$$y{(t)}=\sum_{j=0}^{\infty}y_{j} \grave{P}^{(\alpha,\beta)}_{T,j}{(t)},$$

from which the coefficients $$y_{j}$$ are given by

$$y_{j}= \int_{0}^{T}w^{(\alpha,\beta)}_{T}(t) y(t) \grave{P}^{(\alpha,\beta )}_{T,j}(t)\,dt,\quad j=0,1,\ldots.$$
(15)

If we approximate $$y(t)$$ by the first $$(N+1)$$-terms, then we can write

$$y_{N}{(t)}\simeq\sum_{j=0}^{N}y_{j} \grave{P}^{(\alpha,\beta)}_{T,j}{(t)},$$
(16)

which alternatively may be written in a matrix form

$$y_{N}{(t)}\simeq\mathbf{Y}^{T} \Psi_{T,N}(t),$$
(17)

with

$$\mathbf{Y}=\left ( \begin{array}{@{}c@{}} y_{0} \\ y_{1} \\ \vdots\\ y_{N} \end{array} \right ), \qquad \Psi_{T,N}(t)=\left ( \begin{array}{@{}c@{}} \grave{P}^{(\alpha,\beta)}_{T,0}(t) \\ \grave{P}^{(\alpha,\beta)}_{T,1}(t) \\ \vdots\\ \grave{P}^{(\alpha,\beta)}_{T,N}(t) \end{array} \right ).$$
(18)

## Operational matrix for fractional integrals

The main objective of this section is to derive the operational matrix of fractional integrals based on the shifted Jacobi orthonormal polynomials.

### Theorem 3.1

The fractional integral of order ν (in the sense of Riemann-Liouville) of the shifted Jacobi orthonormal polynomial vector $$\Psi_{T,N}(t)$$ is given by

$$I^{\nu}\Psi_{T,N}(t)=\mathbf{I}^{(\nu)} \Psi_{T,N}(t) ,$$
(19)

where $$\mathbf{I}^{(\nu)}$$ is the $$(N+1)\times(N+1)$$ operational matrix of fractional integral of order ν and is defined by

$$\mathbf{I}^{(\nu)}=\left ( \begin{array}{@{}c@{\quad}c@{\quad}c@{\quad}c@{\quad}c@{\quad}c@{}} \vartheta_{\nu}(0,0,\alpha,\beta)& \vartheta_{\nu}(0,1,\alpha,\beta) & \cdots& \vartheta_{\nu}(0,j,\alpha,\beta) & \cdots&\vartheta_{\nu }(0,N,\alpha,\beta) \\ \vartheta_{\nu}(1,0,\alpha,\beta)& \vartheta_{\nu}(1,1,\alpha,\beta) & \cdots& \vartheta_{\nu}(1,j,\alpha,\beta) & \cdots&\vartheta_{\nu }(1,N,\alpha,\beta) \\ \vdots& \vdots & \ddots& \vdots & \ddots& \vdots \\ \vartheta_{\nu}(i,0,\alpha,\beta)& \vartheta_{\nu}(i,1,\alpha,\beta) & \cdots& \vartheta_{\nu}(i,j,\alpha,\beta) & \cdots&\vartheta_{\nu }(i,N,\alpha,\beta) \\ \vdots& \vdots & \ddots& \vdots & \ddots& \vdots \\ \vartheta_{\nu}(N,0,\alpha,\beta)& \vartheta_{\nu}(N,1,\alpha,\beta) & \cdots& \vartheta_{\nu}(N,j,\alpha,\beta) & \cdots&\vartheta_{\nu }(N,N,\alpha,\beta) \end{array} \right ) ,$$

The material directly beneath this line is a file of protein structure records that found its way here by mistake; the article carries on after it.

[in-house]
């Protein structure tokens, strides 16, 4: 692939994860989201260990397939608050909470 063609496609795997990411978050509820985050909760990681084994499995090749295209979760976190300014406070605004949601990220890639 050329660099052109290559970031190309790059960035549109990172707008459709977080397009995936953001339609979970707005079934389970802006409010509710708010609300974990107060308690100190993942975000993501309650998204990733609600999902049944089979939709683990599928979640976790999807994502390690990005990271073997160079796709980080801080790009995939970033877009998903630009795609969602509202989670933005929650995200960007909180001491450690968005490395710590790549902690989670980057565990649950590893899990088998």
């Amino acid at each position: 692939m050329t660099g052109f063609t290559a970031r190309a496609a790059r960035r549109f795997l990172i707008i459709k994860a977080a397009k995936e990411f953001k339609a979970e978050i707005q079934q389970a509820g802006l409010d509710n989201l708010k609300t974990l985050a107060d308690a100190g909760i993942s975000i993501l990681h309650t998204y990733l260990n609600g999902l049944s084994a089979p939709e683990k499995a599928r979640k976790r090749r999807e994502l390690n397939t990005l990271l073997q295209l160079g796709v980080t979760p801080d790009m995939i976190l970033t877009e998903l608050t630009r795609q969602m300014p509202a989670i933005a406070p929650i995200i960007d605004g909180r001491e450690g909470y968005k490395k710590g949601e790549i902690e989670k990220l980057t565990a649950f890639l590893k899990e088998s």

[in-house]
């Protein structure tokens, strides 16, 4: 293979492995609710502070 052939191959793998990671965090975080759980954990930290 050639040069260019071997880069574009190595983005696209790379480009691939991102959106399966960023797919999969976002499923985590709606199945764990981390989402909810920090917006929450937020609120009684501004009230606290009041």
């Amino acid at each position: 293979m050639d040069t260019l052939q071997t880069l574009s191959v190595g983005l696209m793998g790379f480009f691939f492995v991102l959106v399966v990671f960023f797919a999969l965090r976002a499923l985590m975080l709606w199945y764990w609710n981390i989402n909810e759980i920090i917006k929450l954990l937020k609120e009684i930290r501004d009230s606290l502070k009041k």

(20)

where

$$\vartheta_{\nu}(i,j,\alpha,\beta)= \sum _{k=0}^{i} \varrho_{\nu }(i,j,k,\alpha,\beta)$$
(21)

and

\begin{aligned}& \varrho_{\nu}(i,j,k,\alpha,\beta) \\ & \quad = \frac{{(-1)}^{i-k}T^{ \nu-\alpha -\beta}\sqrt{(2i+\alpha+\beta+1) i! \Gamma(i+\beta+1)}\Gamma(i+k+\alpha +\beta+1)}{ \sqrt{ \Gamma(i+\alpha+1)\Gamma(i+\alpha+\beta+1)}\Gamma(k+\beta +1)(i-k)!\Gamma(k+\nu+1)} \\ & \qquad {} \times \sum_{l=0}^{j} \frac{{(-1)}^{j-l}\sqrt{(2j+\alpha+\beta+1) j! \Gamma(j+\beta +1)}\Gamma{(j+l+\alpha+\beta+1)}}{ \sqrt{ \Gamma(j+\alpha+1)\Gamma(j+\alpha+\beta+1)}\Gamma(l+\beta +1)(j-l)!l! (l+k+\nu+1)}. \end{aligned}
(22)

### Proof

Using (6) and (13), the fractional integral of order ν for the shifted Jacobi polynomials $$\grave{P}^{(\alpha,\beta)}_{T,i}{(t)}$$ is given by

\begin{aligned}& I^{\nu}\grave{P}^{(\alpha,\beta)}_{T,i}{(t)} \\ & \quad = \sum_{k=0}^{i} \frac{{(-1)}^{i-k}\sqrt{(2i+\alpha+\beta+1) i! \Gamma(i+\beta +1)}\Gamma{(i+k+\alpha+\beta+1)}}{ \sqrt{T^{2k+\alpha+\beta+1}\Gamma(i+\alpha+1)\Gamma(i+\alpha+\beta +1)}\Gamma(k+\beta+1)(i-k)!k!} I^{\nu} t^{k} \\ & \quad = \sum_{k=0}^{i} \frac{{(-1)}^{i-k}\sqrt{(2i+\alpha+\beta+1) i! \Gamma(i+\beta+1)}\Gamma{(i+k+\alpha+\beta+1)}t^{k+\nu}}{ \sqrt{T^{2k+\alpha+\beta+1}\Gamma(i+\alpha+1)\Gamma(i+\alpha+\beta +1)}\Gamma(k+\beta+1)(i-k)!\Gamma(k+\nu+1)} . \end{aligned}
(23)

Now we approximate $$t^{k+\nu}$$ by $$N+1$$ terms of shifted Jacobi orthonormal polynomials $$\grave{P}^{(\alpha,\beta)}_{T,j}(t)$$ as

$$t^{k+\nu}=\sum_{j=0}^{N} \theta_{kj}\grave{P}^{(\alpha,\beta)}_{T,j}(t),$$
(24)

where $$\theta_{kj}$$ is given as in Eq. (15) with $$y(t)=t^{k+\nu }$$, then

\begin{aligned} \theta_{kj}&=\int_{0}^{T} t^{k+\nu} \grave{P}^{(\alpha,\beta)}_{T,j}(t) \,dt \\ &=\sum_{l=0}^{j} \frac{{(-1)}^{j-l}\sqrt{(2j+\alpha+\beta+1) j! \Gamma(j+\beta +1)}\Gamma{(j+l+\alpha+\beta+1)}}{ \sqrt{T^{2l+\alpha+\beta+1}\Gamma(j+\alpha+1)\Gamma(j+\alpha+\beta +1)}\Gamma(l+\beta+1)(j-l)!l!}\int _{0}^{T} t^{l+k+\nu}\,dt \\ &=\sum_{l=0}^{j} \frac{{(-1)}^{j-l}\sqrt{T^{2k+2\nu-\alpha-\beta+1}(2j+\alpha+\beta+1) j! \Gamma(j+\beta+1)}\Gamma{(j+l+\alpha+\beta+1)}}{ \sqrt{ \Gamma(j+\alpha+1)\Gamma(j+\alpha+\beta+1)}\Gamma(l+\beta +1)(j-l)!l! (l+k+\nu+1)}. \end{aligned}
(25)

Employing Eqs. (23)-(25), we have

\begin{aligned} \begin{aligned}[b] I^{\nu}\grave{P}^{(\alpha,\beta)}_{T,i}(t)={}&\sum _{k=0}^{i} \sum _{j=0}^{N}\frac{{(-1)}^{i-k}\sqrt{(2i+\alpha+\beta+1) i! \Gamma(i+\beta+1)}}{ \sqrt{T^{2k+\alpha+\beta+1}\Gamma(i+\alpha+1)\Gamma(i+\alpha+\beta +1)}} \\ &{} \times\frac{\Gamma(i+k+\alpha+\beta+1)}{\Gamma(k+\beta +1)(i-k)!\Gamma(k+\nu+1)} \theta_{kj}\grave{P}^{(\alpha,\beta )}_{T,j}(t) \\ ={}&\sum_{j=0}^{N}\vartheta_{\nu}(i,j, \alpha,\beta)\grave{P}^{(\alpha ,\beta)}_{T,j}(t), \end{aligned} \end{aligned}
(26)

where $$\vartheta_{\nu}(i,j,\alpha,\beta)$$ is given by